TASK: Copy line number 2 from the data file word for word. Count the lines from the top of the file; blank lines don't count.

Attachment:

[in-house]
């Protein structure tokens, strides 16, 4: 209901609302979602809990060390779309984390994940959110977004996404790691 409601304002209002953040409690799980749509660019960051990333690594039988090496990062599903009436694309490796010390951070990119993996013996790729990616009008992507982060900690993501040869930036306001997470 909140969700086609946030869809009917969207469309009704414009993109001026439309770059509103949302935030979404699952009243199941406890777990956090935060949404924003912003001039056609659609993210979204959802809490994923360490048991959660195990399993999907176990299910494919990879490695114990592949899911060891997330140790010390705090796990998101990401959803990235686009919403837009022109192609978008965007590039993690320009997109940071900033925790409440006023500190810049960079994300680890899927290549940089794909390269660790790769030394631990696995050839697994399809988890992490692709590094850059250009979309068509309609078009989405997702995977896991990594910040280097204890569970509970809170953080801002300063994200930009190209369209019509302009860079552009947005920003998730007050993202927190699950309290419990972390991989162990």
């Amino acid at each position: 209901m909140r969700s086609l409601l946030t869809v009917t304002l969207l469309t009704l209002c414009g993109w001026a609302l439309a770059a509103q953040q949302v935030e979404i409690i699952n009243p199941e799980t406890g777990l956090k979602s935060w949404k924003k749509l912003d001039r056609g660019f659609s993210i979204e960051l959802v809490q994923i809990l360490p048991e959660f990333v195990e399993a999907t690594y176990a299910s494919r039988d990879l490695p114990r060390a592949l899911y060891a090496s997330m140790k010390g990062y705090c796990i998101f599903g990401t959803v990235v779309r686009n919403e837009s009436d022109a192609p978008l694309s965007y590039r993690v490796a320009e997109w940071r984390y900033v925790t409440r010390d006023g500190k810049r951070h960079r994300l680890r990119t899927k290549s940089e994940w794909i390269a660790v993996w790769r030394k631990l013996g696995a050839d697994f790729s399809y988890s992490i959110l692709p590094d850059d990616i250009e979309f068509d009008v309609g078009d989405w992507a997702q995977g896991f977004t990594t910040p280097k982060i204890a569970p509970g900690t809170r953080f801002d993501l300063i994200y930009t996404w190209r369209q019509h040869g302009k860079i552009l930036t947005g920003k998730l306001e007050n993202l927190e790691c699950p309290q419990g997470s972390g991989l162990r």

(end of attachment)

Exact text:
């Protein structure tokens, strides 16, 4: 209901609302979602809990060390779309984390994940959110977004996404790691 409601304002209002953040409690799980749509660019960051990333690594039988090496990062599903009436694309490796010390951070990119993996013996790729990616009008992507982060900690993501040869930036306001997470 909140969700086609946030869809009917969207469309009704414009993109001026439309770059509103949302935030979404699952009243199941406890777990956090935060949404924003912003001039056609659609993210979204959802809490994923360490048991959660195990399993999907176990299910494919990879490695114990592949899911060891997330140790010390705090796990998101990401959803990235686009919403837009022109192609978008965007590039993690320009997109940071900033925790409440006023500190810049960079994300680890899927290549940089794909390269660790790769030394631990696995050839697994399809988890992490692709590094850059250009979309068509309609078009989405997702995977896991990594910040280097204890569970509970809170953080801002300063994200930009190209369209019509302009860079552009947005920003998730007050993202927190699950309290419990972390991989162990």